The chances of a company, regardless of size or classification, not having some sort of social media presence in the modern age are very slim. Most start-ups build their social media presence from their inception. A strong social media presence from the beginning can help small companies get their name visible and begin to build a reputation.
In many regards, a small company has more to gain from a well-supported social media presence than a well-known national company. In the days of yore, start-ups would often employ a grassroots campaign to generate word-of-mouth and interest in their service, product, or their brand. Now, social media has become the new grassroots campaign of today’s business world.
Grassroots campaigns for the business world means generating buzz at a smaller level before expanding nationally and relying on word-of-mouth. Book clubs are good grassroots campaign starters for novels. Restaurants testing new products in certain locations is another example. But online forums and social media platforms have allowed even those businesses to move their grassroots campaigns online and reach more people.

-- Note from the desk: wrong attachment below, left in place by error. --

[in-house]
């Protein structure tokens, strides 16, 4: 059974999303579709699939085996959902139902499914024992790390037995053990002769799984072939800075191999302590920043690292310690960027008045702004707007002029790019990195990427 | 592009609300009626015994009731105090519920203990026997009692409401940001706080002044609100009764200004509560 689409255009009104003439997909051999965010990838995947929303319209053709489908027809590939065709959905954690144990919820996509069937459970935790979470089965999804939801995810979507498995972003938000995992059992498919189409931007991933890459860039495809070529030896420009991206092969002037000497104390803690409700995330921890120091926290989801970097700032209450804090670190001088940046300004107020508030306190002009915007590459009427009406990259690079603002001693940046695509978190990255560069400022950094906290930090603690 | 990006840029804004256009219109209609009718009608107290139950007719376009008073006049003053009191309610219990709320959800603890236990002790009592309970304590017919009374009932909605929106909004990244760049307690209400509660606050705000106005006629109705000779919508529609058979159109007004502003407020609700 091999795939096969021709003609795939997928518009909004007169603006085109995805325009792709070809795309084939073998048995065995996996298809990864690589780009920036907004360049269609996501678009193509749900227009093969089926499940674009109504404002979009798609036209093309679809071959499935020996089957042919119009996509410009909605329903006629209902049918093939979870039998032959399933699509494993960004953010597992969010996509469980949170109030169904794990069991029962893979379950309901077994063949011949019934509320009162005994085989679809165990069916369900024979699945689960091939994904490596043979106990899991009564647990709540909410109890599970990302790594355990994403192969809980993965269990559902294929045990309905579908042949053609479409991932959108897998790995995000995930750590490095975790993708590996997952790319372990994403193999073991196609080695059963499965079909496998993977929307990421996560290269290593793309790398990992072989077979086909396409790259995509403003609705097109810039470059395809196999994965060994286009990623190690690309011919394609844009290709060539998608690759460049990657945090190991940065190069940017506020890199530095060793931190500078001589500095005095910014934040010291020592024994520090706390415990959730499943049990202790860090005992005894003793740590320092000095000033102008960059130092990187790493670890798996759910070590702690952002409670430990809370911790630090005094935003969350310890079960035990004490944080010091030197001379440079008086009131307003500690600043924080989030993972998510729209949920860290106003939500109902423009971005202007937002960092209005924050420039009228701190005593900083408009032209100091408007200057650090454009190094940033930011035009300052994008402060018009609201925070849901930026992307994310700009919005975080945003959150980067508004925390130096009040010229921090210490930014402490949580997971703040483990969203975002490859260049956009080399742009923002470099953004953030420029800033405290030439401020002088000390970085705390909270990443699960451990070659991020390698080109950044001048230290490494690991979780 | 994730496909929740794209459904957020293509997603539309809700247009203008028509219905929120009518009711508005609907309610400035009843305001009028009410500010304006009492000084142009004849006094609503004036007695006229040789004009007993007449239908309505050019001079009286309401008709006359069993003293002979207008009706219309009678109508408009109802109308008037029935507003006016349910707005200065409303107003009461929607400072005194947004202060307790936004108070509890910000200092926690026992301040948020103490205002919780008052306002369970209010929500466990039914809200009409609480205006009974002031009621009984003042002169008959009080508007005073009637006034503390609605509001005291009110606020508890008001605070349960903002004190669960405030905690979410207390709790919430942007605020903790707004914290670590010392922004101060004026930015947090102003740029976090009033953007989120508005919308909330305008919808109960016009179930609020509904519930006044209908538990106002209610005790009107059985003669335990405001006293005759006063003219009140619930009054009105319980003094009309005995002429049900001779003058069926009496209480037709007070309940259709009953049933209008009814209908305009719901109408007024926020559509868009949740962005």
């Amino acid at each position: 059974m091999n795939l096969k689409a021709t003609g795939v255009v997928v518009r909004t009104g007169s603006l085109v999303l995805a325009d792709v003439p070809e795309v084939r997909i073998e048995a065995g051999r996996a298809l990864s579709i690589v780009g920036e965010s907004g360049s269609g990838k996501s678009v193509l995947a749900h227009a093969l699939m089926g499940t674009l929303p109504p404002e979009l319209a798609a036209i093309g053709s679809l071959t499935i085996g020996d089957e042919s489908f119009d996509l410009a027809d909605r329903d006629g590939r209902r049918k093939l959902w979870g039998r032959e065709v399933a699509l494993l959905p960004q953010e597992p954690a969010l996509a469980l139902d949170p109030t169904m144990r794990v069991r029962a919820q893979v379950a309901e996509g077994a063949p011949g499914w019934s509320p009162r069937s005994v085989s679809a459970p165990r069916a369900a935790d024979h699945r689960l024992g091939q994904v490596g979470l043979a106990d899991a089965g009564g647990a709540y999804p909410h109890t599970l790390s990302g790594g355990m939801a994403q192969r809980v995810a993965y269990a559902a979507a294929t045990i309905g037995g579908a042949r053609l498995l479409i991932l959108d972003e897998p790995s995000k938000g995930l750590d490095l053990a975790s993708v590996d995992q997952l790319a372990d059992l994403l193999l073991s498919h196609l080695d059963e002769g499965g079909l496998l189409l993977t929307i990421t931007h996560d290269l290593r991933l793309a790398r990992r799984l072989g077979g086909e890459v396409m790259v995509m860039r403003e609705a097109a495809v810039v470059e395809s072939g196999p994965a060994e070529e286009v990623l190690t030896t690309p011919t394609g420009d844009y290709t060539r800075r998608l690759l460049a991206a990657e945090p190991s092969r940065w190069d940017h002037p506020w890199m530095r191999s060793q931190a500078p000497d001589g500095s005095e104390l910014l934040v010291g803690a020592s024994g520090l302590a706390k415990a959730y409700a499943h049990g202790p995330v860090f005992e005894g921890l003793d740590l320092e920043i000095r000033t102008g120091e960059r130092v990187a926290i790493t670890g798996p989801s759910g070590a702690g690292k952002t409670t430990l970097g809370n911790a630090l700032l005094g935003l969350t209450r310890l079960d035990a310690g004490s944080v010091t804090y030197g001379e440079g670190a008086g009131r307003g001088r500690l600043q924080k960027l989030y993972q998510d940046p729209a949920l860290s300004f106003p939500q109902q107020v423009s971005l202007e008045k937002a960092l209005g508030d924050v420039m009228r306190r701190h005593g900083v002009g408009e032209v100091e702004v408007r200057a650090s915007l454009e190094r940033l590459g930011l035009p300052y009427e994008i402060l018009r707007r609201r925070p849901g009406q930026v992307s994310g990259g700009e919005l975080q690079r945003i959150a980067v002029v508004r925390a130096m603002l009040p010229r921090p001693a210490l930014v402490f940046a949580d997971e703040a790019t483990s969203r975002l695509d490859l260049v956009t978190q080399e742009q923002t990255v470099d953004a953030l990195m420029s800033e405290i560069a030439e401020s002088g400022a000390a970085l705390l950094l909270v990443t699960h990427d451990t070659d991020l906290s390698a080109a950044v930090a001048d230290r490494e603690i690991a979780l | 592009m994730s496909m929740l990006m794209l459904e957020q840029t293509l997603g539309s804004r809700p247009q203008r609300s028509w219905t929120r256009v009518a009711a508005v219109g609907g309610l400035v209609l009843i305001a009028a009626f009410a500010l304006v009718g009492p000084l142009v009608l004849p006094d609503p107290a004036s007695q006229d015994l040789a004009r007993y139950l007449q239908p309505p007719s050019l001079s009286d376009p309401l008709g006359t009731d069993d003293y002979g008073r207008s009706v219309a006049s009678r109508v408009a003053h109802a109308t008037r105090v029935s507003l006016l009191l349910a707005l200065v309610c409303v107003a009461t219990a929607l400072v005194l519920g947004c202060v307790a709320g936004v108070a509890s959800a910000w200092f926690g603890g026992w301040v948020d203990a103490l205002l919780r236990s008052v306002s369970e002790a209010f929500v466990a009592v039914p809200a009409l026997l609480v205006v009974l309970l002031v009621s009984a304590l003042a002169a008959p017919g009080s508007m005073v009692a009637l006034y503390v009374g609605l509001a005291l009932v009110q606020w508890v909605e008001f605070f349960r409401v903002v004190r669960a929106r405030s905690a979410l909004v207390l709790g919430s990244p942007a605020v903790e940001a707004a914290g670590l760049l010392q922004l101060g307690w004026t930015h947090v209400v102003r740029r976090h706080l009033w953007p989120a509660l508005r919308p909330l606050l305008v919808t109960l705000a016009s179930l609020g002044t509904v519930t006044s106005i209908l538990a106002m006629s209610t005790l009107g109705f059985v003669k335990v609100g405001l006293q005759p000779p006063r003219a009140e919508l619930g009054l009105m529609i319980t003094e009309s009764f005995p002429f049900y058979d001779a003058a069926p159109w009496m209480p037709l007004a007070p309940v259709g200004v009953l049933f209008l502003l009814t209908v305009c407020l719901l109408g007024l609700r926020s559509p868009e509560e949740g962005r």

For example, start-ups can create Twitter campaigns to create a trending movement for a product their selling. A YouTube video has the potential to go viral. Facebook can host a company page, filled with information and photos of their product, employees, and any aspect that adds to a company’s visibility and personality. All these sites can be used successfully to generate buzz around a company.
A recent example is Protein World (a UK based workout supplement company), who caught flack for a photo advertisement. Some Twitter users tweeted criticism, but many others gave the company support. Either way, the company started trending and Protein World capitalized on the newfound attention to promote their products. Other examples include Soundwave and OnePageCRM.
As stated, any company absolutely requires social media presence in the business world of 2016. However, in terms of gaining a larger presence and promotion, a smaller company has the potential for much larger gains than a large, well-established company.